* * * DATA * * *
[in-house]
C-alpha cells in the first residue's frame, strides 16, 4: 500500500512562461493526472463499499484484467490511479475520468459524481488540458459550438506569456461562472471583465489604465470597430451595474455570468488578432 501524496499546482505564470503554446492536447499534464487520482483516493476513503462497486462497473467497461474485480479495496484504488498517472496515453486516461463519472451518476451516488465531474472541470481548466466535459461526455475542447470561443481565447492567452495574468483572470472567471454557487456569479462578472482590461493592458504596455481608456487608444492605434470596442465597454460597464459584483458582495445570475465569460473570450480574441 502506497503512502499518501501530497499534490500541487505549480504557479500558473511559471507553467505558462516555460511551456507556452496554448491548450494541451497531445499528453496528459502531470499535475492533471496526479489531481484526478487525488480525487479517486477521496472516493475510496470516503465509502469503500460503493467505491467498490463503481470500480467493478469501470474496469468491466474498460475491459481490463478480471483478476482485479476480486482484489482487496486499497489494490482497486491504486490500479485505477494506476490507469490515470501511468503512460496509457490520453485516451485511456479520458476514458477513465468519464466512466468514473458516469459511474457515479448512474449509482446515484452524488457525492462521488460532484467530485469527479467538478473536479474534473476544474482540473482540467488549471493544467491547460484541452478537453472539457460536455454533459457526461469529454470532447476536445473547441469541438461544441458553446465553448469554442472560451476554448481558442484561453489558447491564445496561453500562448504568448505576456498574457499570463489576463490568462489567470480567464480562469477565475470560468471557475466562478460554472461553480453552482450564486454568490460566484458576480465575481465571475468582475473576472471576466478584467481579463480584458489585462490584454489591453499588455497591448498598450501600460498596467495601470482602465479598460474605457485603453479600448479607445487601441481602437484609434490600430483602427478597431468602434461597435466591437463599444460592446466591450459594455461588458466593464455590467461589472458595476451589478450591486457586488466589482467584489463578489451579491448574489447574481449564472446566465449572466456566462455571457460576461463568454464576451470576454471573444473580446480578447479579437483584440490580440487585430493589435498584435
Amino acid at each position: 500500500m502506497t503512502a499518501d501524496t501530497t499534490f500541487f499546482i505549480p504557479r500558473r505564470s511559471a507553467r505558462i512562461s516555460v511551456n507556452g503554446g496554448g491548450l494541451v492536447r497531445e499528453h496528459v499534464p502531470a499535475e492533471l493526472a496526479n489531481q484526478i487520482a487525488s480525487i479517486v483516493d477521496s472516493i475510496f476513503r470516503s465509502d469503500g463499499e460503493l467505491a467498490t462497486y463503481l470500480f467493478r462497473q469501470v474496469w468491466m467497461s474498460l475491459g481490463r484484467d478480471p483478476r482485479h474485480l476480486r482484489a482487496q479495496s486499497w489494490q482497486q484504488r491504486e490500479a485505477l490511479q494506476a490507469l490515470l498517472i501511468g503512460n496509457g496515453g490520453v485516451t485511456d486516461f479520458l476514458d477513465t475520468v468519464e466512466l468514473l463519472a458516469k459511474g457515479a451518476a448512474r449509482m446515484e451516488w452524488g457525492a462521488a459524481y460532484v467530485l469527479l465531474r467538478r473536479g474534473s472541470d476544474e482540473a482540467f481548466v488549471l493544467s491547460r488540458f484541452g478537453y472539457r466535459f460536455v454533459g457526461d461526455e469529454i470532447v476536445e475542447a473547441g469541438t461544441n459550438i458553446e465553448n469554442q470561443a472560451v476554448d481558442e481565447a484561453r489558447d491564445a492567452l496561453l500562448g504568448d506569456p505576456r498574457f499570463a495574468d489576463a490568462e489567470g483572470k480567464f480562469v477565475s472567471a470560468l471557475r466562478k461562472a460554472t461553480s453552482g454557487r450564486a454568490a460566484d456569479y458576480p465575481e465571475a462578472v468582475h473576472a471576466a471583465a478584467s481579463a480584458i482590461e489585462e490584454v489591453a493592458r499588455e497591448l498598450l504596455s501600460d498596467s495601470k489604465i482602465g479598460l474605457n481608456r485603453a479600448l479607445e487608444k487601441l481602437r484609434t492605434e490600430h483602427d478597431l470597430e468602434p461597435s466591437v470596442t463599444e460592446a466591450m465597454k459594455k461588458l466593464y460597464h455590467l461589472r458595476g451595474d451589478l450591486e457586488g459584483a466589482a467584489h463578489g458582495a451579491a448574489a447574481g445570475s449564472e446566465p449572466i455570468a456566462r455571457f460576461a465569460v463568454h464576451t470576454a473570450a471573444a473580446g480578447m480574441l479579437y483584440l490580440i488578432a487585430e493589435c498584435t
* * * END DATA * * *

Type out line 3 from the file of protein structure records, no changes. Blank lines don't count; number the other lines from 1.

Amino acid at each position: 500500500m502506497t503512502a499518501d501524496t501530497t499534490f500541487f499546482i505549480p504557479r500558473r505564470s511559471a507553467r505558462i512562461s516555460v511551456n507556452g503554446g496554448g491548450l494541451v492536447r497531445e499528453h496528459v499534464p502531470a499535475e492533471l493526472a496526479n489531481q484526478i487520482a487525488s480525487i479517486v483516493d477521496s472516493i475510496f476513503r470516503s465509502d469503500g463499499e460503493l467505491a467498490t462497486y463503481l470500480f467493478r462497473q469501470v474496469w468491466m467497461s474498460l475491459g481490463r484484467d478480471p483478476r482485479h474485480l476480486r482484489a482487496q479495496s486499497w489494490q482497486q484504488r491504486e490500479a485505477l490511479q494506476a490507469l490515470l498517472i501511468g503512460n496509457g496515453g490520453v485516451t485511456d486516461f479520458l476514458d477513465t475520468v468519464e466512466l468514473l463519472a458516469k459511474g457515479a451518476a448512474r449509482m446515484e451516488w452524488g457525492a462521488a459524481y460532484v467530485l469527479l465531474r467538478r473536479g474534473s472541470d476544474e482540473a482540467f481548466v488549471l493544467s491547460r488540458f484541452g478537453y472539457r466535459f460536455v454533459g457526461d461526455e469529454i470532447v476536445e475542447a473547441g469541438t461544441n459550438i458553446e465553448n469554442q470561443a472560451v476554448d481558442e481565447a484561453r489558447d491564445a492567452l496561453l500562448g504568448d506569456p505576456r498574457f499570463a495574468d489576463a490568462e489567470g483572470k480567464f480562469v477565475s472567471a470560468l471557475r466562478k461562472a460554472t461553480s453552482g454557487r450564486a454568490a460566484d456569479y458576480p465575481e465571475a462578472v468582475h473576472a471576466a471583465a478584467s481579463a480584458i482590461e489585462e490584454v489591453a493592458r499588455e497591448l498598450l504596455s501600460d498596467s495601470k489604465i482602465g479598460l474605457n481608456r485603453a479600448l479607445e487608444k487601441l481602437r484609434t492605434e490600430h483602427d478597431l470597430e468602434p461597435s466591437v470596442t463599444e460592446a466591450m465597454k459594455k461588458l466593464y460597464h455590467l461589472r458595476g451595474d451589478l450591486e457586488g459584483a466589482a467584489h463578489g458582495a451579491a448574489a447574481g445570475s449564472e446566465p449572466i455570468a456566462r455571457f460576461a465569460v463568454h464576451t470576454a473570450a471573444a473580446g480578447m480574441l479579437y483584440l490580440i488578432a487585430e493589435c498584435t